Weight in outer space?
Weight is based on gravity, and if you are in outer space there is no gravity--hence no weight.
Mass, however, refers to the quantity of matter based on Newton's Second Law of Motion, and all matter whether in outer space or not has mass.
A body always has mass. The Weight is dependent on the gravity inflicted on that body. According to F=mg, where Weight is equal to "F", Weight is 0 when gravity is equal to 0. The only place that gravity is 0 is in outer space so there's no weight in outer space but you will always still have a mass.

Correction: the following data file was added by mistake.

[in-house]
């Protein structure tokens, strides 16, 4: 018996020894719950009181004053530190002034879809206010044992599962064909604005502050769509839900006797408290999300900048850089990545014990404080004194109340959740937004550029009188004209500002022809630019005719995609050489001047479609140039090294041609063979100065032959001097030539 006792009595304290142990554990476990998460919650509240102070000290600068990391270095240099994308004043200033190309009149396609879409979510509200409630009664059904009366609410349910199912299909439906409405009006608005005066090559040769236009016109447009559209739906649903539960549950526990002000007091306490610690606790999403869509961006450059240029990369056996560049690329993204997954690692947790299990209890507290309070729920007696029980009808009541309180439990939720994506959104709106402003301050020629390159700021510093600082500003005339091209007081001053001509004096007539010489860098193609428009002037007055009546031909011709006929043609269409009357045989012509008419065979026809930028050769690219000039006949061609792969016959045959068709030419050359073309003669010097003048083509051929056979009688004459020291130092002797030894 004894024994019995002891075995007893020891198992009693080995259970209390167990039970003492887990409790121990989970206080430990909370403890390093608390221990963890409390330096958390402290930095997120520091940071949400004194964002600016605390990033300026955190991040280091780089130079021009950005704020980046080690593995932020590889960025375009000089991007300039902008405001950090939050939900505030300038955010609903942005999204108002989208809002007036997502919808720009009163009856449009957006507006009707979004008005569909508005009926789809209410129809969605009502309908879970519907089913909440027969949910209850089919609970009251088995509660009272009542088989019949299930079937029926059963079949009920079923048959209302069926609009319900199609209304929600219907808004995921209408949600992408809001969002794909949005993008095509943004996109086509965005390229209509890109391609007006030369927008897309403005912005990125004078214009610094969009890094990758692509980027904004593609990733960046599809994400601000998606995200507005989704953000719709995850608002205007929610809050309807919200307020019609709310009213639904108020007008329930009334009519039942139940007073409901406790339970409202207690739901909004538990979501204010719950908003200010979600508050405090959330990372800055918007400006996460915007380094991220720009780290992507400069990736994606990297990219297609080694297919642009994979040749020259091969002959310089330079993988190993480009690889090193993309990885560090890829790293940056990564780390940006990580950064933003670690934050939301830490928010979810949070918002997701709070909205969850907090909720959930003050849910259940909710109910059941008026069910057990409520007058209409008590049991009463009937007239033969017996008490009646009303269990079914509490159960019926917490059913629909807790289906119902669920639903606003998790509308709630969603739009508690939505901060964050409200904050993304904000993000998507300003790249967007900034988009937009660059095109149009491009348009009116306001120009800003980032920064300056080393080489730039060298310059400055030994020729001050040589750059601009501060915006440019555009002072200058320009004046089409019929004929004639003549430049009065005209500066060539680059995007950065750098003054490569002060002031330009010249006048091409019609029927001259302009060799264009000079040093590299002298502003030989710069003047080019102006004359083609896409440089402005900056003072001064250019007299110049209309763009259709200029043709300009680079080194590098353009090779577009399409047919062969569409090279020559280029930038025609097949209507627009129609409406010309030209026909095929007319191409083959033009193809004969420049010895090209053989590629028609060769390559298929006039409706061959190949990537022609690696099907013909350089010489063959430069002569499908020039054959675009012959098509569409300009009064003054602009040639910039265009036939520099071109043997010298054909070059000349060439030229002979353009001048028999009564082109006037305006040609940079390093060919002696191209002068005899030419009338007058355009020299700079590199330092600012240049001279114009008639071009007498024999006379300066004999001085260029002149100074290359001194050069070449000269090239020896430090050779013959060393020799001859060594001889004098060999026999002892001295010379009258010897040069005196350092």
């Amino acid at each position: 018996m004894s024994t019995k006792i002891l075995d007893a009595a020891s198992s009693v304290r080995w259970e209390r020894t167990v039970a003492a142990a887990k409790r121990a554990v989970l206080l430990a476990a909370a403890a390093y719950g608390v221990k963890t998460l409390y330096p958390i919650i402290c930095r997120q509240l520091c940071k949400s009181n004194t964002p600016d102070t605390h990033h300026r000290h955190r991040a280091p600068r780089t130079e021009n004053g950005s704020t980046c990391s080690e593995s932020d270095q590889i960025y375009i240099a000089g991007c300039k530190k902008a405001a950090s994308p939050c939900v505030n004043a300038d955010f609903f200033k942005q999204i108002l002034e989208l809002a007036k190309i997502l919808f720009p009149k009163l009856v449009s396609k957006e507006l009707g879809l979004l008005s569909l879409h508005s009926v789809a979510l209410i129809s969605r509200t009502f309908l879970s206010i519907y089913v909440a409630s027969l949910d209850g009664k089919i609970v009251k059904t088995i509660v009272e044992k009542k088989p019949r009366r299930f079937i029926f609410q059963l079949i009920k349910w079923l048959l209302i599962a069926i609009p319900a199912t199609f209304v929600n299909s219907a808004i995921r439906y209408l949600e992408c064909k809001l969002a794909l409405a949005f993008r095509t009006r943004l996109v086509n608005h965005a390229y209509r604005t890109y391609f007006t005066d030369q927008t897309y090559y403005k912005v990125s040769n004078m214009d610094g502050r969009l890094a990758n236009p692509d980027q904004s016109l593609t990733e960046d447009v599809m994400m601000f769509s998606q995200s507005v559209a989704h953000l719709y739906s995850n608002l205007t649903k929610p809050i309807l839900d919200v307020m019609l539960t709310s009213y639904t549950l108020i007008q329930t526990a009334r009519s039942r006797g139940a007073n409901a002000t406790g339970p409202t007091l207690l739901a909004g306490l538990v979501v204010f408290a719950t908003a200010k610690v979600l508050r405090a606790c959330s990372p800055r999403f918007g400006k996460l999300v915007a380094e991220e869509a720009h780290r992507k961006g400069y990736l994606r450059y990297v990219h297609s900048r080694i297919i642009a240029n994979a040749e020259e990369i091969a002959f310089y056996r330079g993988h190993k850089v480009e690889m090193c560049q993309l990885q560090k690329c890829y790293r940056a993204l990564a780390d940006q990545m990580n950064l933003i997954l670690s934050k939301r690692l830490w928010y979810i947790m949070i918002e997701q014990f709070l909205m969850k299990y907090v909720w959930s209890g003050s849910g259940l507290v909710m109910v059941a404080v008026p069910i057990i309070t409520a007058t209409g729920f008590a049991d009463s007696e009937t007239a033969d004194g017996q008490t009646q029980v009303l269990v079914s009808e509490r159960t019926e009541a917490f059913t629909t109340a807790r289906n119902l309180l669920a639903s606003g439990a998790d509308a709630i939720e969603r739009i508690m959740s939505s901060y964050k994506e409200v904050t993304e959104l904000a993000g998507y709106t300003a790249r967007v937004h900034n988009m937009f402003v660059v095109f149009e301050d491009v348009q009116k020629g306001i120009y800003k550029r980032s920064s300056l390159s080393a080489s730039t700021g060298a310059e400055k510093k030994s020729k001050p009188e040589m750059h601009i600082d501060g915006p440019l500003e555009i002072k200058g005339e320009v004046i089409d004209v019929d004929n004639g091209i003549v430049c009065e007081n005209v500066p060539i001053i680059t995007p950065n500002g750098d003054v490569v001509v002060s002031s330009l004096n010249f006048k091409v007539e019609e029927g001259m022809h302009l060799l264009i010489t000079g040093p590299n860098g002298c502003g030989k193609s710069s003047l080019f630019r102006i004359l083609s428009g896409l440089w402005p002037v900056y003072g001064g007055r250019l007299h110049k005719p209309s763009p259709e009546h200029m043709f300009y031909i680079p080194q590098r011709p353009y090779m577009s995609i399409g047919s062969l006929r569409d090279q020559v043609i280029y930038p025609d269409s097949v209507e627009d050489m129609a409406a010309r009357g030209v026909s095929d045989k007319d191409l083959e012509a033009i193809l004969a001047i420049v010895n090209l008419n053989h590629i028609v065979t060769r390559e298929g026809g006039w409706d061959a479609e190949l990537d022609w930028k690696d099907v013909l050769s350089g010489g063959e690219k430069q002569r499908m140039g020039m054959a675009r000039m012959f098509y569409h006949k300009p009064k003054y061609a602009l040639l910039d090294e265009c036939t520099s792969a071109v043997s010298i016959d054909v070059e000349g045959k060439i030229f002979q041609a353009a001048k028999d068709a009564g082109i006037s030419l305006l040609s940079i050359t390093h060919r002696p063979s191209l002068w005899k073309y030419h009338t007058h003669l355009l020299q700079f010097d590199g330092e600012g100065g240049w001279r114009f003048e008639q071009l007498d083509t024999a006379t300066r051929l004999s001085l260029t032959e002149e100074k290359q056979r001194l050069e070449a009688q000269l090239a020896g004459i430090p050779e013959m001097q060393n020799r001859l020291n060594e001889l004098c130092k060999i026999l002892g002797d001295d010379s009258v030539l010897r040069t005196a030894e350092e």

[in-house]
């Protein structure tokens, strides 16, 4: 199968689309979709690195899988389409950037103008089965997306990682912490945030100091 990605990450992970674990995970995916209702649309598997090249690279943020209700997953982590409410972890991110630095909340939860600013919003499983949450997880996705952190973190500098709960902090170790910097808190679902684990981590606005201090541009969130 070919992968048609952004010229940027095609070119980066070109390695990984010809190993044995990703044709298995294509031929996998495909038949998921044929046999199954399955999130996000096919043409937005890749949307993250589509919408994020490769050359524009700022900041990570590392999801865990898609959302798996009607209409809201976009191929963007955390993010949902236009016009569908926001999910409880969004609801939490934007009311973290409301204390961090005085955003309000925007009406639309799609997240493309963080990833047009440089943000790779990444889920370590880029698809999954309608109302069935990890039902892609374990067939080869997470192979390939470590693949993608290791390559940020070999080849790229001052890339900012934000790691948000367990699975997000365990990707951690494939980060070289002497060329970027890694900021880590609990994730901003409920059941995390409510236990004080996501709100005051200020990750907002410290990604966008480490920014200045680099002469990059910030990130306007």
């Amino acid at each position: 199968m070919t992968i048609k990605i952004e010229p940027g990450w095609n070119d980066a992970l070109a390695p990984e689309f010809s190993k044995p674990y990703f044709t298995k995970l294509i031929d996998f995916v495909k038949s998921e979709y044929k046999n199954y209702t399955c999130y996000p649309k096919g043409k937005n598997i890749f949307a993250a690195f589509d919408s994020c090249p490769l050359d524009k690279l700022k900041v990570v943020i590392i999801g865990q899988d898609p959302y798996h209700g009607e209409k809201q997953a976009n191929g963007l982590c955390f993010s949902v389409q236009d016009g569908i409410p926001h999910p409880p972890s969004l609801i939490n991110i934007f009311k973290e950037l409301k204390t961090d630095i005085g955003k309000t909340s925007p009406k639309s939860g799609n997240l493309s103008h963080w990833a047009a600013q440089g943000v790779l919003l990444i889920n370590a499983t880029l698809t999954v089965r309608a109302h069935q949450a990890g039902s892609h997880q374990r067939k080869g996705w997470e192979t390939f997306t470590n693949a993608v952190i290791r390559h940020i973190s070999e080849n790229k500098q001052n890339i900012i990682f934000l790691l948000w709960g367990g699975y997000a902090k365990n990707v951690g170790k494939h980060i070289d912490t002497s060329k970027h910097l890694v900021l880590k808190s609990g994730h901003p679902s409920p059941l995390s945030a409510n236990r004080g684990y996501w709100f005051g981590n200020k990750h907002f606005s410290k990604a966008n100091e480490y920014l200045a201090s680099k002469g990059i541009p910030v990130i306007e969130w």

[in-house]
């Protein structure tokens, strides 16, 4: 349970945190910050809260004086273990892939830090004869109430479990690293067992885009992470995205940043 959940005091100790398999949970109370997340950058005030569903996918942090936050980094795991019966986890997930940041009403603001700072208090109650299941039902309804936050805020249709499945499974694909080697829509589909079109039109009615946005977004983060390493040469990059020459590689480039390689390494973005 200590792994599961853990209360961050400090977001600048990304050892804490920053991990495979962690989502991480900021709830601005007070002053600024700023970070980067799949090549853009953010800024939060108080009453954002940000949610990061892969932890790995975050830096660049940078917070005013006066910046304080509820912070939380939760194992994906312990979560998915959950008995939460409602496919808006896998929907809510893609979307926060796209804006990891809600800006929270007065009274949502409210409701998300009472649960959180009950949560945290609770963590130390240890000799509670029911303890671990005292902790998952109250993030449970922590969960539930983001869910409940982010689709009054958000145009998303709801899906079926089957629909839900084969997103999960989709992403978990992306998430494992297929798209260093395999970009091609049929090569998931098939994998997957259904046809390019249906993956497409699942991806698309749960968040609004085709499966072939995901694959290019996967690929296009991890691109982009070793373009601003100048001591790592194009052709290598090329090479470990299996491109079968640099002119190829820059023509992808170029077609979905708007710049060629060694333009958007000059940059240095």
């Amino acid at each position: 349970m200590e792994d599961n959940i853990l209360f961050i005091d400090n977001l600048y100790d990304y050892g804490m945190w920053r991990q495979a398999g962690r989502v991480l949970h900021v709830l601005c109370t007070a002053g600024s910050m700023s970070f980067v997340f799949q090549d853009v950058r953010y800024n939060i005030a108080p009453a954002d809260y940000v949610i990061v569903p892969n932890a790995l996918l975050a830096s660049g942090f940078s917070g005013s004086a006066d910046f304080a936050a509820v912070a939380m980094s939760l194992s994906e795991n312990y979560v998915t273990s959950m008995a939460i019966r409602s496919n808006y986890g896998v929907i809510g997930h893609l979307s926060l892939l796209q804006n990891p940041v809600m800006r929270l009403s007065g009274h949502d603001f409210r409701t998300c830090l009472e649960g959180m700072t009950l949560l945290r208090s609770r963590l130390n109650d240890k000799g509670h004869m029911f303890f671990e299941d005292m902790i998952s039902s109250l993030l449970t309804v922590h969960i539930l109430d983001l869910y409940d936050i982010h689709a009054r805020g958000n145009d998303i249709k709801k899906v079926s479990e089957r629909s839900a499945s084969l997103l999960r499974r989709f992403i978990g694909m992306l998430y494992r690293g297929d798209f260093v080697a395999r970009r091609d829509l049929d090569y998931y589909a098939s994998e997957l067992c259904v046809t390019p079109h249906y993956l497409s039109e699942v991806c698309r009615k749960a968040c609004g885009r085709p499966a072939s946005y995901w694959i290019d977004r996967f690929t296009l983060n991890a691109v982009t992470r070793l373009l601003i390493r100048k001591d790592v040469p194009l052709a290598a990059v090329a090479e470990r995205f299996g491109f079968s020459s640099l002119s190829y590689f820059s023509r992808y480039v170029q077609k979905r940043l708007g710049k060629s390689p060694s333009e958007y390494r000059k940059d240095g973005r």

To date, there have been no experiments conducted on whether people can or cannot walk on water in outer space. since people have no weight in space, water will have no weight or depth in space. As a result, it would be impossible for someone to walk on water without any traction or solid base for them to step on.
A pound is a unit of mass. Mass is constant throughout the cosmos, so if the astronaut has a MASS of 180 pounds on Earth, it will be the same even in space. But, the astronaut doesn't have a weight of 180 pounds. His MASS is 180 pounds. Weight = mass x gravity. So, in space, his weight is 0 Newtons.